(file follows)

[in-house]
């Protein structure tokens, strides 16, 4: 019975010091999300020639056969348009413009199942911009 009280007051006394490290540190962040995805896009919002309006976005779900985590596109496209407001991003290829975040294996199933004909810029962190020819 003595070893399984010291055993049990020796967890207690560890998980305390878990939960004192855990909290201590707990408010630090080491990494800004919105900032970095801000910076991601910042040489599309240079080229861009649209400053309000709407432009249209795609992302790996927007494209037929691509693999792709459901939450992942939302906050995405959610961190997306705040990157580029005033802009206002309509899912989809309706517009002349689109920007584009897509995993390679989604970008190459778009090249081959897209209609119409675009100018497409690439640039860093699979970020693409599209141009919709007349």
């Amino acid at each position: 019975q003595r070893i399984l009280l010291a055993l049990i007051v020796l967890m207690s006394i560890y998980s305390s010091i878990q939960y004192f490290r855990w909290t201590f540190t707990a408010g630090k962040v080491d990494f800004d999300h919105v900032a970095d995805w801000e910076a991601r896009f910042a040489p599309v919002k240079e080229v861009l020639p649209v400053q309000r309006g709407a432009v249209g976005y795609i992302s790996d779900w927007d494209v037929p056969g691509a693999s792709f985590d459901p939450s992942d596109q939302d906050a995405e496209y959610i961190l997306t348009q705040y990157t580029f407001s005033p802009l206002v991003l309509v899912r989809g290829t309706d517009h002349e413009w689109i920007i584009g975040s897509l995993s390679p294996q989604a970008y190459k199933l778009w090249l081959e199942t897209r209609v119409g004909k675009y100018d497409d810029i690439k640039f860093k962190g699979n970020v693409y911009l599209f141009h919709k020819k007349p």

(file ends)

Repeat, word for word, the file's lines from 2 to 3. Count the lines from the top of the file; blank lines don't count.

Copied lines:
């Protein structure tokens, strides 16, 4: 019975010091999300020639056969348009413009199942911009 009280007051006394490290540190962040995805896009919002309006976005779900985590596109496209407001991003290829975040294996199933004909810029962190020819 003595070893399984010291055993049990020796967890207690560890998980305390878990939960004192855990909290201590707990408010630090080491990494800004919105900032970095801000910076991601910042040489599309240079080229861009649209400053309000709407432009249209795609992302790996927007494209037929691509693999792709459901939450992942939302906050995405959610961190997306705040990157580029005033802009206002309509899912989809309706517009002349689109920007584009897509995993390679989604970008190459778009090249081959897209209609119409675009100018497409690439640039860093699979970020693409599209141009919709007349």
């Amino acid at each position: 019975q003595r070893i399984l009280l010291a055993l049990i007051v020796l967890m207690s006394i560890y998980s305390s010091i878990q939960y004192f490290r855990w909290t201590f540190t707990a408010g630090k962040v080491d990494f800004d999300h919105v900032a970095d995805w801000e910076a991601r896009f910042a040489p599309v919002k240079e080229v861009l020639p649209v400053q309000r309006g709407a432009v249209g976005y795609i992302s790996d779900w927007d494209v037929p056969g691509a693999s792709f985590d459901p939450s992942d596109q939302d906050a995405e496209y959610i961190l997306t348009q705040y990157t580029f407001s005033p802009l206002v991003l309509v899912r989809g290829t309706d517009h002349e413009w689109i920007i584009g975040s897509l995993s390679p294996q989604a970008y190459k199933l778009w090249l081959e199942t897209r209609v119409g004909k675009y100018d497409d810029i690439k640039f860093k962190g699979n970020v693409y911009l599209f141009h919709k020819k007349p």